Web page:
–We received information that an-Nusra fighters have grown more active attackign government positions in a part of Aleppo Province, -Lieutenant Colonel Evgeniy reminisces. -We got the mission to go to the area to conduct recon and localize concentrations of terrorists and equipment to guide our aircraft. We took up positions and went to work.
A 16-strong Spetsnaz team close to the front lines identified buildings occupied by the enemy, its defensive positions, armored vehicles, munitions dumps, travel routes. This information was instantly sent up the chain, then guided the aircraft in. With the help of air, three tanks and one MRL battery were destroyed, plus several improvised launchers and two storage dumps.
-We did a good day’s work, -Evgeniy smiles. -But one beautiful morning things sharply escalated. Our positions came under massed fire. Using Grads, mortars, artillery, even tanks.
16 Russian spetsnaz repelled an assault by 300 militants for an entire day.
Four attacks repelled. One had to do a bit of running
Syrian forces withdrew due to the c
ommand and control problems among the various subunits. Daniil decides to stay on the front lines.
-A drone detected a shakhid-mobile (a vehicular IED, with a suicide driver) moving toward us. But our experienced ATGM gunners reacted in time. The vehicle exploded far from our positions.
The ATGM gunners specialize in using anti-tank guided missiles. Their commander, Captain Roman, explains the peculiarities of working in Syria.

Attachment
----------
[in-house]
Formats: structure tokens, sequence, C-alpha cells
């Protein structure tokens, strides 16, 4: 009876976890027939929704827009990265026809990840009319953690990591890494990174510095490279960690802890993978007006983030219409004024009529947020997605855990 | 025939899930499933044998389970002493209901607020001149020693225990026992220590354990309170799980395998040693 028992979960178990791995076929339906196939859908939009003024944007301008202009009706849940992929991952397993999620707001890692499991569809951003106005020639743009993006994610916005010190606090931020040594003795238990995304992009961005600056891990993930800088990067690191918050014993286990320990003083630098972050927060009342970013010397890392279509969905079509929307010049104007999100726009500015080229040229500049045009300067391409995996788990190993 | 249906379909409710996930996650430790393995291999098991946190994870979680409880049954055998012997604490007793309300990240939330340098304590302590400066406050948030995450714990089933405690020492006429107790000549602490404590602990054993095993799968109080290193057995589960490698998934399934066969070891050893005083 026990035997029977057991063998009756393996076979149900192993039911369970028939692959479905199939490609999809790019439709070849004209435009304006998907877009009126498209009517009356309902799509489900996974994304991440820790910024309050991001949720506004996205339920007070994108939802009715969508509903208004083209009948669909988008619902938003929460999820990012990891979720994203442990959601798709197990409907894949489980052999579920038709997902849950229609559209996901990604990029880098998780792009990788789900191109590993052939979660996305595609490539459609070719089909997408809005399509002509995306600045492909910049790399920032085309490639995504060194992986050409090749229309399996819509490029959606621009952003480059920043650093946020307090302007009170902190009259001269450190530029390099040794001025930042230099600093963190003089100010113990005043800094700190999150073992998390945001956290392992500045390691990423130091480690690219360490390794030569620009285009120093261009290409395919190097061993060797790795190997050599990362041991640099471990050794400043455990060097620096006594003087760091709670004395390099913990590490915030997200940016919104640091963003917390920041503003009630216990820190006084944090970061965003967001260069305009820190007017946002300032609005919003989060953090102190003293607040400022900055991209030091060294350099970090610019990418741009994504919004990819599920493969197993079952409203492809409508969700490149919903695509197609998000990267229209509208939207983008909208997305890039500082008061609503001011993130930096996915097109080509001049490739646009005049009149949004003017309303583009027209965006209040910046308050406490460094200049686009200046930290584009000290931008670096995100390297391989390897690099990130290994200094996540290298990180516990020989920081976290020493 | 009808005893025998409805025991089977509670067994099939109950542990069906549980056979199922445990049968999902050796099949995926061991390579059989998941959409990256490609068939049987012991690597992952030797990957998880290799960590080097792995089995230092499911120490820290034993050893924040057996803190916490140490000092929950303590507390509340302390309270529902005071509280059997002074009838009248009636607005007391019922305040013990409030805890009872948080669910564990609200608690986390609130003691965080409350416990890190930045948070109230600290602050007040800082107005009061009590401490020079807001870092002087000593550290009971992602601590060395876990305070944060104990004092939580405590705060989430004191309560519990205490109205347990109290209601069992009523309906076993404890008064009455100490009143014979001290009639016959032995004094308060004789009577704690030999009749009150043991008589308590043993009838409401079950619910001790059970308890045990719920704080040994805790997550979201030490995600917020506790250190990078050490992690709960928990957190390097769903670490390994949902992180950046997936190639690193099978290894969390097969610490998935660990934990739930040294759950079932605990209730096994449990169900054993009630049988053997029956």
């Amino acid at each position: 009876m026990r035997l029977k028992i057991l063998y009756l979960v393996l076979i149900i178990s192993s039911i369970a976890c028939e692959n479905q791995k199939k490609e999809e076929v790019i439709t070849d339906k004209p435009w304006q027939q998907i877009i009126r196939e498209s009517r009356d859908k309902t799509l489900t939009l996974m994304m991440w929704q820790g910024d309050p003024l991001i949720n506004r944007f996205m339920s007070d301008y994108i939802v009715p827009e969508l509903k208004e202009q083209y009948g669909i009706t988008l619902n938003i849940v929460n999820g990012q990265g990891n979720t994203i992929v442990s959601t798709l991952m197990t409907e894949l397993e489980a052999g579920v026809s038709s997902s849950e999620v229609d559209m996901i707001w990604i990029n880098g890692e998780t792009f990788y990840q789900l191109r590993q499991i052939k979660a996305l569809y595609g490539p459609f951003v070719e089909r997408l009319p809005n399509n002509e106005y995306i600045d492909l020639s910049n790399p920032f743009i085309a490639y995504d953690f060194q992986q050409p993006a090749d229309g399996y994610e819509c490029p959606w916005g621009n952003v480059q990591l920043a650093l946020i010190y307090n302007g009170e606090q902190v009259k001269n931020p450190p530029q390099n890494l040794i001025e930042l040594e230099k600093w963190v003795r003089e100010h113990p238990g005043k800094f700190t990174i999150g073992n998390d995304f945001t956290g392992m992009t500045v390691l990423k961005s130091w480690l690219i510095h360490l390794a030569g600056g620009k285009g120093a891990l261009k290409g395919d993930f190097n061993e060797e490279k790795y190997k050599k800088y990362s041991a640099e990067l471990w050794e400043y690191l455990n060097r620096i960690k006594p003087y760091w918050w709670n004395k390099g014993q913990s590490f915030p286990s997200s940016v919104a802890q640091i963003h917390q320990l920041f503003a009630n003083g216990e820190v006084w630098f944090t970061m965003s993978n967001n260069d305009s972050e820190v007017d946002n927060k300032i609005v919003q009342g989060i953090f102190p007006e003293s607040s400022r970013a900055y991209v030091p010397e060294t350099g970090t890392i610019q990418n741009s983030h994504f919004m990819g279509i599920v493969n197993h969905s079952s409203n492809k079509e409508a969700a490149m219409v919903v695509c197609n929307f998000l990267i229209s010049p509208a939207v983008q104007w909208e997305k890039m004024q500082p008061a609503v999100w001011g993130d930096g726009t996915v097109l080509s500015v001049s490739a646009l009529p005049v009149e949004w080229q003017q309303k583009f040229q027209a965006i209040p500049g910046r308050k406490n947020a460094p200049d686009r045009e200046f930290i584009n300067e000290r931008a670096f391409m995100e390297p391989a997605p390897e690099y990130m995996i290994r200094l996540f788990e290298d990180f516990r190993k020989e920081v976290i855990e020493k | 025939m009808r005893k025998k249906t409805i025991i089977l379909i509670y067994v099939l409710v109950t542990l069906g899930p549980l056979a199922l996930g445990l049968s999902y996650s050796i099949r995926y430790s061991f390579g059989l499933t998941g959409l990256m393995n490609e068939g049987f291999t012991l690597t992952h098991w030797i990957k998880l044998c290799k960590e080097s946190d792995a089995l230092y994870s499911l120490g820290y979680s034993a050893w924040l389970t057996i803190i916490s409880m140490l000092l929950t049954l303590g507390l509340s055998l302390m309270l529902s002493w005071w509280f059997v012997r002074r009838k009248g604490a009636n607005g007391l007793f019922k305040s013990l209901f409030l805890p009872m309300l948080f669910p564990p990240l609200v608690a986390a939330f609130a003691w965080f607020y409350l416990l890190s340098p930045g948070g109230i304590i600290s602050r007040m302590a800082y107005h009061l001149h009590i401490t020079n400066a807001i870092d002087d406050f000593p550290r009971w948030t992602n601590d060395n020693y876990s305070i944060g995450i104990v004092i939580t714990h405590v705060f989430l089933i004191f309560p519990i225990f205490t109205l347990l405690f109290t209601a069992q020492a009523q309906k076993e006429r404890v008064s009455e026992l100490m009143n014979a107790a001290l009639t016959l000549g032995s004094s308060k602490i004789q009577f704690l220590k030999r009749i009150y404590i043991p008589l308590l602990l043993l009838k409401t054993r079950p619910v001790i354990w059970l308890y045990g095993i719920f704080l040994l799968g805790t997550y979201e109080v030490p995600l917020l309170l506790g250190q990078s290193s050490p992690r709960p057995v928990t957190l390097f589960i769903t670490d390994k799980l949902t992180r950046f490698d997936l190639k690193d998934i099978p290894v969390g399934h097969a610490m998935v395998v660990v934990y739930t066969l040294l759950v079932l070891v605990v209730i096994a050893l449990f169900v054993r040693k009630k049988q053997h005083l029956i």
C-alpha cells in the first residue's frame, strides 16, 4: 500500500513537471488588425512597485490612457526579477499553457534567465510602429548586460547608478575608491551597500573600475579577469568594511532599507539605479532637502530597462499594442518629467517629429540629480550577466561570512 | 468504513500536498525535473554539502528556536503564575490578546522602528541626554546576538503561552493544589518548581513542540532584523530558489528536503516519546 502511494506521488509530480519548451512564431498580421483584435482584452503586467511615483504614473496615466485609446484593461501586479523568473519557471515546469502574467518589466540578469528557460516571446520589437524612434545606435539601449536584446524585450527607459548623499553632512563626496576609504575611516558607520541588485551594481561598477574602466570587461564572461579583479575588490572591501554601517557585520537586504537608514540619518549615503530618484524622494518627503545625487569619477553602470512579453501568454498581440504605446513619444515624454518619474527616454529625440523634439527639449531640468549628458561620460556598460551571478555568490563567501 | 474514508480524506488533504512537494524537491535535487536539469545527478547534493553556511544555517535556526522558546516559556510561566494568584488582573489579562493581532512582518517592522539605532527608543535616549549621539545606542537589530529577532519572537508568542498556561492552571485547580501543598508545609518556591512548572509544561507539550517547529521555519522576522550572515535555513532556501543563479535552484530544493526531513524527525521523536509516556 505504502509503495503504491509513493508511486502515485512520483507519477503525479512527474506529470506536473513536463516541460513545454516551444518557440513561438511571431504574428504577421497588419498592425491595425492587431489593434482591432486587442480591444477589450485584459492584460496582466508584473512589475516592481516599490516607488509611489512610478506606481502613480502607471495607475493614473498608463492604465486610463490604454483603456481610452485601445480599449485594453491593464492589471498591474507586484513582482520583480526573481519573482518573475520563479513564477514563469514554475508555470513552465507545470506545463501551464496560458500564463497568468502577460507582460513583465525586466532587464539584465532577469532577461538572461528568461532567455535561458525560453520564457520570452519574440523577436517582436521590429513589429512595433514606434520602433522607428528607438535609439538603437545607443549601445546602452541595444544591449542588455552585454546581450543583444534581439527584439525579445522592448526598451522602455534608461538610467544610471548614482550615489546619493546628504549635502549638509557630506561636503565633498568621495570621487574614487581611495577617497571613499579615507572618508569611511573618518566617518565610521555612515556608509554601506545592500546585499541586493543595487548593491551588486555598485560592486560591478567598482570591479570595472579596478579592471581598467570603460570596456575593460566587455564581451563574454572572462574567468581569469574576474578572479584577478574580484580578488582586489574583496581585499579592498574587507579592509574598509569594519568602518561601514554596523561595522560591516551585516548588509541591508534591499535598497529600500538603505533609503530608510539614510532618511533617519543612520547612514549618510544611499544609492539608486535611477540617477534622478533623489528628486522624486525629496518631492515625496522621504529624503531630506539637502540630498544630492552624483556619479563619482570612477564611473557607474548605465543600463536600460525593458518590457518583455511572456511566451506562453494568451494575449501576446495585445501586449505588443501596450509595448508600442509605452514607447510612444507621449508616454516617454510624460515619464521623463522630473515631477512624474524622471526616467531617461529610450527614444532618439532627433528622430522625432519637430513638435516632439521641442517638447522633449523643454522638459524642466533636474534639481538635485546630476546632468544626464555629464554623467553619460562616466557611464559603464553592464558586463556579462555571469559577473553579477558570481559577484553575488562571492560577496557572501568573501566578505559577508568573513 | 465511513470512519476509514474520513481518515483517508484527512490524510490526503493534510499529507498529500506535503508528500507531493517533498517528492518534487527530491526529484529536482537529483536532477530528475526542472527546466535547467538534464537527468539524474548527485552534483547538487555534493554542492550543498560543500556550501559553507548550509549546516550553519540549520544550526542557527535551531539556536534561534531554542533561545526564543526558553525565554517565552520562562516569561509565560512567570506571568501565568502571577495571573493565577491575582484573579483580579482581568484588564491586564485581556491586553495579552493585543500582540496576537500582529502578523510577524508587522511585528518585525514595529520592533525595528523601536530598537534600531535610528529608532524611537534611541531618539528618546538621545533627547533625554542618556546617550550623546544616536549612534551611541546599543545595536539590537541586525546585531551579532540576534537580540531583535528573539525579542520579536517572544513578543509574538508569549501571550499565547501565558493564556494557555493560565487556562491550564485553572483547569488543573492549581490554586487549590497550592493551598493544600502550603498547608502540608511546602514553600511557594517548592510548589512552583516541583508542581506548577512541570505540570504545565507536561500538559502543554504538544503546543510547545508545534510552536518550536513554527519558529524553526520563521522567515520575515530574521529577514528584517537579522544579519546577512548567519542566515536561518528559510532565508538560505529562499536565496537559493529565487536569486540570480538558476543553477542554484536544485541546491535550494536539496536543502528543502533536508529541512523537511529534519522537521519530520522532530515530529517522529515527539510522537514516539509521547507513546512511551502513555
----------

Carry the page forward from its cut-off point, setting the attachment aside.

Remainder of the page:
-Just to make this clear, the shakhid-mobile was led by a bulldozer covered by 3-4 layers of steel plates, with sand between them. The shakhid-mobile followed. As a rule it’s a BMP-1. We took up a position on the right flank, the Kornet operator hit the BMP with the
first shot. The explosion was such that it took out the bulldozer too. Then we had to change positions. The enemy has many ATGMs, mostly of foreign manufacture. We’d get a missile on our positions within 30-40 seconds of our shot. One had to do a bit of running. Within the next 90 minutes we destroyed a tank which fired on our group from a neighboring hilltop. One has to give them their due, they aren’t totally clueless. We had to sweat to take out that tank. Toward the evening we also took out a truck-mounted ZU-23. Much respect to the Kornet ATGM which once again excelled.